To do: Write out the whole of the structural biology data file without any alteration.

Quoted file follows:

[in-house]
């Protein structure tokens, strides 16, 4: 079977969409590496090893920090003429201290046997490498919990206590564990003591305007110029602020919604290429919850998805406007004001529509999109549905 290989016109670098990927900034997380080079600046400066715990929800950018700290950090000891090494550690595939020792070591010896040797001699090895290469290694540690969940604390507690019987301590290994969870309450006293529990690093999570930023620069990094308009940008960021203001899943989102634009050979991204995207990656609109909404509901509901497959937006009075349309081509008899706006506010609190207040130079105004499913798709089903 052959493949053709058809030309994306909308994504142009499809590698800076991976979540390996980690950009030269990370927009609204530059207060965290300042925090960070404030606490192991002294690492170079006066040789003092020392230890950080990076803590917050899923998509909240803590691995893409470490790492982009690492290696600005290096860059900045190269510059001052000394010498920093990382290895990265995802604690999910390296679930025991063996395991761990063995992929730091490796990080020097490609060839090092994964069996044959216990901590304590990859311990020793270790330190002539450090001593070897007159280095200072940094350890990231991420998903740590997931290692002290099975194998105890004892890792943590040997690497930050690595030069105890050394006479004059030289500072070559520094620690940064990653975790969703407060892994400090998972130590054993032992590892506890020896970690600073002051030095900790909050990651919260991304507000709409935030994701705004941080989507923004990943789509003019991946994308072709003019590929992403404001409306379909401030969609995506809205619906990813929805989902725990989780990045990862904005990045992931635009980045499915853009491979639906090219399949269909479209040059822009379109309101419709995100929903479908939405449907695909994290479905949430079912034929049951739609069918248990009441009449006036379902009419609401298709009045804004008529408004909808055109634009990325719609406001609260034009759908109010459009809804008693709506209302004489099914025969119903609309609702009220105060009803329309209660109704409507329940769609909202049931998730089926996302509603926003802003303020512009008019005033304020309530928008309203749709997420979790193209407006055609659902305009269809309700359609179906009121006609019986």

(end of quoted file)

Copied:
[in-house]
């Protein structure tokens, strides 16, 4: 079977969409590496090893920090003429201290046997490498919990206590564990003591305007110029602020919604290429919850998805406007004001529509999109549905 290989016109670098990927900034997380080079600046400066715990929800950018700290950090000891090494550690595939020792070591010896040797001699090895290469290694540690969940604390507690019987301590290994969870309450006293529990690093999570930023620069990094308009940008960021203001899943989102634009050979991204995207990656609109909404509901509901497959937006009075349309081509008899706006506010609190207040130079105004499913798709089903 052959493949053709058809030309994306909308994504142009499809590698800076991976979540390996980690950009030269990370927009609204530059207060965290300042925090960070404030606490192991002294690492170079006066040789003092020392230890950080990076803590917050899923998509909240803590691995893409470490790492982009690492290696600005290096860059900045190269510059001052000394010498920093990382290895990265995802604690999910390296679930025991063996395991761990063995992929730091490796990080020097490609060839090092994964069996044959216990901590304590990859311990020793270790330190002539450090001593070897007159280095200072940094350890990231991420998903740590997931290692002290099975194998105890004892890792943590040997690497930050690595030069105890050394006479004059030289500072070559520094620690940064990653975790969703407060892994400090998972130590054993032992590892506890020896970690600073002051030095900790909050990651919260991304507000709409935030994701705004941080989507923004990943789509003019991946994308072709003019590929992403404001409306379909401030969609995506809205619906990813929805989902725990989780990045990862904005990045992931635009980045499915853009491979639906090219399949269909479209040059822009379109309101419709995100929903479908939405449907695909994290479905949430079912034929049951739609069918248990009441009449006036379902009419609401298709009045804004008529408004909808055109634009990325719609406001609260034009759908109010459009809804008693709506209302004489099914025969119903609309609702009220105060009803329309209660109704409507329940769609909202049931998730089926996302509603926003802003303020512009008019005033304020309530928008309203749709997420979790193209407006055609659902305009269809309700359609179906009121006609019986």